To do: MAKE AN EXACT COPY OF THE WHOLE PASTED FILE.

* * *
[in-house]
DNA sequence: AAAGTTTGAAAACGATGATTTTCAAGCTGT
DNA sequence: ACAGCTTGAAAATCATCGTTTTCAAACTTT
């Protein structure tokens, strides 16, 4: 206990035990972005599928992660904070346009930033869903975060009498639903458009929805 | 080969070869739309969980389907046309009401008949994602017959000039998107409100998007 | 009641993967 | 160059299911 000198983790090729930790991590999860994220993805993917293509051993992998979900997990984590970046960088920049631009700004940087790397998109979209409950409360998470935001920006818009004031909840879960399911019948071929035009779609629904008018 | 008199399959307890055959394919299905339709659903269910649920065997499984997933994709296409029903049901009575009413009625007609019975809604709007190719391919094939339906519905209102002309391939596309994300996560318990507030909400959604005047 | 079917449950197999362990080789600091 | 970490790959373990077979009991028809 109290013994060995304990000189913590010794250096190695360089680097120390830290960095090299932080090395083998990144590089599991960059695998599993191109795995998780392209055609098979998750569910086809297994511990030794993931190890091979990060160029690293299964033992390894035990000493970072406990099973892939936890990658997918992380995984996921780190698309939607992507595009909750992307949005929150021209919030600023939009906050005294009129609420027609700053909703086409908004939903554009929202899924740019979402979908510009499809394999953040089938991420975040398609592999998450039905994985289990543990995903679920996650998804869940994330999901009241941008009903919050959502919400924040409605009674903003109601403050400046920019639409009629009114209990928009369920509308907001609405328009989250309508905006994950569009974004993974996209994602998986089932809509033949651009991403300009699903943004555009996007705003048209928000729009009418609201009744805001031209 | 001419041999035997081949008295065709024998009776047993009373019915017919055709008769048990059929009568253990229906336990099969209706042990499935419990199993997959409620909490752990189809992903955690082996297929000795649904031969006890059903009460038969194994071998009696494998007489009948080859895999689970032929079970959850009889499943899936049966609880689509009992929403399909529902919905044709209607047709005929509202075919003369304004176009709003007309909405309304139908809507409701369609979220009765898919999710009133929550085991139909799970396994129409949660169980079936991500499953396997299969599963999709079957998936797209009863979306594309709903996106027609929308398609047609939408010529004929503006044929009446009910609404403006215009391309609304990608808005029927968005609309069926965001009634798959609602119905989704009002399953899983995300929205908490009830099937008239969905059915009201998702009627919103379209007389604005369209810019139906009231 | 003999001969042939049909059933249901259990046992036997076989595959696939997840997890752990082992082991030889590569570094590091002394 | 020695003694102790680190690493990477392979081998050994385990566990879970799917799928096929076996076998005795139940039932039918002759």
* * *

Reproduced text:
[in-house]
DNA sequence: AAAGTTTGAAAACGATGATTTTCAAGCTGT
DNA sequence: ACAGCTTGAAAATCATCGTTTTCAAACTTT
């Protein structure tokens, strides 16, 4: 206990035990972005599928992660904070346009930033869903975060009498639903458009929805 | 080969070869739309969980389907046309009401008949994602017959000039998107409100998007 | 009641993967 | 160059299911 000198983790090729930790991590999860994220993805993917293509051993992998979900997990984590970046960088920049631009700004940087790397998109979209409950409360998470935001920006818009004031909840879960399911019948071929035009779609629904008018 | 008199399959307890055959394919299905339709659903269910649920065997499984997933994709296409029903049901009575009413009625007609019975809604709007190719391919094939339906519905209102002309391939596309994300996560318990507030909400959604005047 | 079917449950197999362990080789600091 | 970490790959373990077979009991028809 109290013994060995304990000189913590010794250096190695360089680097120390830290960095090299932080090395083998990144590089599991960059695998599993191109795995998780392209055609098979998750569910086809297994511990030794993931190890091979990060160029690293299964033992390894035990000493970072406990099973892939936890990658997918992380995984996921780190698309939607992507595009909750992307949005929150021209919030600023939009906050005294009129609420027609700053909703086409908004939903554009929202899924740019979402979908510009499809394999953040089938991420975040398609592999998450039905994985289990543990995903679920996650998804869940994330999901009241941008009903919050959502919400924040409605009674903003109601403050400046920019639409009629009114209990928009369920509308907001609405328009989250309508905006994950569009974004993974996209994602998986089932809509033949651009991403300009699903943004555009996007705003048209928000729009009418609201009744805001031209 | 001419041999035997081949008295065709024998009776047993009373019915017919055709008769048990059929009568253990229906336990099969209706042990499935419990199993997959409620909490752990189809992903955690082996297929000795649904031969006890059903009460038969194994071998009696494998007489009948080859895999689970032929079970959850009889499943899936049966609880689509009992929403399909529902919905044709209607047709005929509202075919003369304004176009709003007309909405309304139908809507409701369609979220009765898919999710009133929550085991139909799970396994129409949660169980079936991500499953396997299969599963999709079957998936797209009863979306594309709903996106027609929308398609047609939408010529004929503006044929009446009910609404403006215009391309609304990608808005029927968005609309069926965001009634798959609602119905989704009002399953899983995300929205908490009830099937008239969905059915009201998702009627919103379209007389604005369209810019139906009231 | 003999001969042939049909059933249901259990046992036997076989595959696939997840997890752990082992082991030889590569570094590091002394 | 020695003694102790680190690493990477392979081998050994385990566990879970799917799928096929076996076998005795139940039932039918002759």